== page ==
The system comprises a microphone that is coupled to a sound processor or computer. The sound processor is coupled to a printer or display that displays the transcribed text. A sound dictionary is created that is stored in a memory of the sound processor that represents a translation between text and sound. The sound dictionary may be formed by using a sound translation guide similar to that contained in Webster's dictionary, for example. The sound dictionary is used for any individual that uses the system.
The system is trained for each specific individual that is to use it because of differences in each individual's voice characteristics. The individual that is to use the system speaks a predefined set of words containing a limited number of predefined sounds into the microphone. The sound processor processes the sounds to create a sound alphabet that is specific to the individual. The sound alphabet is represented by a set of symbols, such as single and double letters, for example, and may be generated using Cepstral coefficients, for example.
The sound alphabet for the individual is used to recognize sounds spoken by the individual and which are output for comparison to sounds contained in sound strings generated by applying text to the sound dictionary. When the individual speaks a particular sound, a corresponding sound from the sound alphabet is accessed. Each sound that is accessed in the sound alphabet is compared to the sounds in the sound string. When the spoken sound string matches the sound string from the text string, the corresponding phrase, or string of text, contained in the recorded text is accessed and output for printing or display.
Thus, during transcription, the individual speaks phrases into the microphone. The phrases are processed to recognize the sounds of the individual's sound alphabet. The sounds of the individual's sound alphabet are then compared with sounds from the sound strings. When sound matching occurs, text phrases contained in the recorded text that match the sounds from the sound dictionary are accessed. The recorded text that corresponds to the sounds from the translated text sound string is output to the printer or display as part of a printed transcription.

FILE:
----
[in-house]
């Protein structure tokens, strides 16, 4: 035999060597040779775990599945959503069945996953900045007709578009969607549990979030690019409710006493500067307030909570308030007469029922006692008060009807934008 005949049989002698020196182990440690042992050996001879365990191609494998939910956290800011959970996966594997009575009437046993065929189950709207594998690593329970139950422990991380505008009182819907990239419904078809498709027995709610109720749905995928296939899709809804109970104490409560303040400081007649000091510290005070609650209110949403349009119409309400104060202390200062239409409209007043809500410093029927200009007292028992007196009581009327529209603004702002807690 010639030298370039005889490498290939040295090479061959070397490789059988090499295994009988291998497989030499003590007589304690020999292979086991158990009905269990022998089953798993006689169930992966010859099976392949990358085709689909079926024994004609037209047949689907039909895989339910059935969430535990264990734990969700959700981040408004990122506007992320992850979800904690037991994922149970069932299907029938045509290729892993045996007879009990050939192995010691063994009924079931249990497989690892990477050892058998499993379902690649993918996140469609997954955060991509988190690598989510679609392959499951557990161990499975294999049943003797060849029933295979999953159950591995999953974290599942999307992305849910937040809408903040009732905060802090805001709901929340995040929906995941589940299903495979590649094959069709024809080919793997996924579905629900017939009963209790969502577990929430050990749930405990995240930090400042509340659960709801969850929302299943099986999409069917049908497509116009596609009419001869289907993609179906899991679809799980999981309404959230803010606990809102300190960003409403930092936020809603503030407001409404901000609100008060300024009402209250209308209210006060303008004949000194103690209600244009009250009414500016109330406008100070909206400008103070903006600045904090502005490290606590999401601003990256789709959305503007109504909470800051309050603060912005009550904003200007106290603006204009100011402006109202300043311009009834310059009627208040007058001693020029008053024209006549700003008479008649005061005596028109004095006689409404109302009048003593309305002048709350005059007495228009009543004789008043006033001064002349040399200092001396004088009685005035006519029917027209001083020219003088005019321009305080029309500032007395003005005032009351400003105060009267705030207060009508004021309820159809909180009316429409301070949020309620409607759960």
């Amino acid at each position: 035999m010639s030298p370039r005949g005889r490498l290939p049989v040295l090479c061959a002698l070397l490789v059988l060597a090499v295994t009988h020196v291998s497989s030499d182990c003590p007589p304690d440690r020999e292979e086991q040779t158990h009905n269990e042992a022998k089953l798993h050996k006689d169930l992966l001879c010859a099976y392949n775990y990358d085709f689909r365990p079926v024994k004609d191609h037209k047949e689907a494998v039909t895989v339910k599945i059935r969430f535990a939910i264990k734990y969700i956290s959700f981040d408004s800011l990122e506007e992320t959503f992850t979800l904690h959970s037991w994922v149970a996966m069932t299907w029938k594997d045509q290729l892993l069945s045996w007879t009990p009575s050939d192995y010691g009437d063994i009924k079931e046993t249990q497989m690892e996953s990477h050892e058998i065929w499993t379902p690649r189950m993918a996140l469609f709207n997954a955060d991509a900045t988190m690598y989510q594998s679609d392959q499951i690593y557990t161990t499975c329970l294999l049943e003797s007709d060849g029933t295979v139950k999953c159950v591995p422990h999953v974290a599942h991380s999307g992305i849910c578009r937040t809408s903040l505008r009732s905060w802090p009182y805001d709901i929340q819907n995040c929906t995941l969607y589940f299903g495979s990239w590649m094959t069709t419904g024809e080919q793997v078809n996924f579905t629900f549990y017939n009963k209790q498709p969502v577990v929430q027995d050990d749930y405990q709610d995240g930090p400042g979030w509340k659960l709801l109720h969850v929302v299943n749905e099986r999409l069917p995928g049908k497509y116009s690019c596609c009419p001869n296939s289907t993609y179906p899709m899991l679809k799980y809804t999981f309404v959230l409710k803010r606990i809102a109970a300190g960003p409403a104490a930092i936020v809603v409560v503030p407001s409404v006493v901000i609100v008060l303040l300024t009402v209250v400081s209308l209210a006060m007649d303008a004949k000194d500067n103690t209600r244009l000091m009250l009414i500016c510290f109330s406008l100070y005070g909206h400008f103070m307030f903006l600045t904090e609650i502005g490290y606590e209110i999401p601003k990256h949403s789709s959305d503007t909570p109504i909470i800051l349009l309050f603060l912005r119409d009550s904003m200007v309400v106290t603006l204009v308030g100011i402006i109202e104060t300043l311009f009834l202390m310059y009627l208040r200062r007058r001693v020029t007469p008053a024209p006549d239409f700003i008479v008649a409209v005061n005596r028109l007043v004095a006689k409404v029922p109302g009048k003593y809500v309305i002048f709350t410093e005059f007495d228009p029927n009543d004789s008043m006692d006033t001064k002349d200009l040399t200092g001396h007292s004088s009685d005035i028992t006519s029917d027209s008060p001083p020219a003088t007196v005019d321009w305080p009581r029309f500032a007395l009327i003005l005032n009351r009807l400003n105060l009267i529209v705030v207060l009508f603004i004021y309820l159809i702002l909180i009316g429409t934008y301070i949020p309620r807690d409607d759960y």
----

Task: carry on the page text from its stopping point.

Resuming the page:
The present invention only processes a limited set of text relating to a specific area, such as radiology, for example, and thus only a limited number or set of sounds is required for the translated sound string. Phrases that are spoken by the individual are processed using the individual's sound alphabet to access matching phrases contained in the text. Thus, spoken phrase segments are matched to phrases contained in the prerecorded text, which is output as part of the transcription.
The present invention provides for speaker dependent, continuous speech recognition using a limited number of sounds, and makes the speech easier to recognize. Training for the processing requires only speaking a set of words with the desired sounds imbedded therein. The training process takes about thirty seconds. The system and method are therefore speaker dependent, in that the present approach functions only for the individual that is currently using the system and who has generated a training set of sounds.
The present invention recognizes phrases, not words. The phrases are connected speech. The only departures from continuous sounds are those that occur naturally, such as glottal stops and pauses between words. The lack of speech is treated as just another sound in the sound sequence. A natural phrasing is in terms of sentences. When a period is found in the text, a new search for a phrase that matches the continuation of the speech is initiated.
The present invention can generate long strings of text with only a few words. That is, the sound sequence for a text string can be a “code word” for the text string. A simple example is “Normal Chest”. Many radiologists dictate a long string of text that is used as a report when the patient has a normal chest. Many other text strings may also be triggered by a phrase. The present invention works well in generating radiology reports because radiologists use a very limited vocabulary to produce the reports.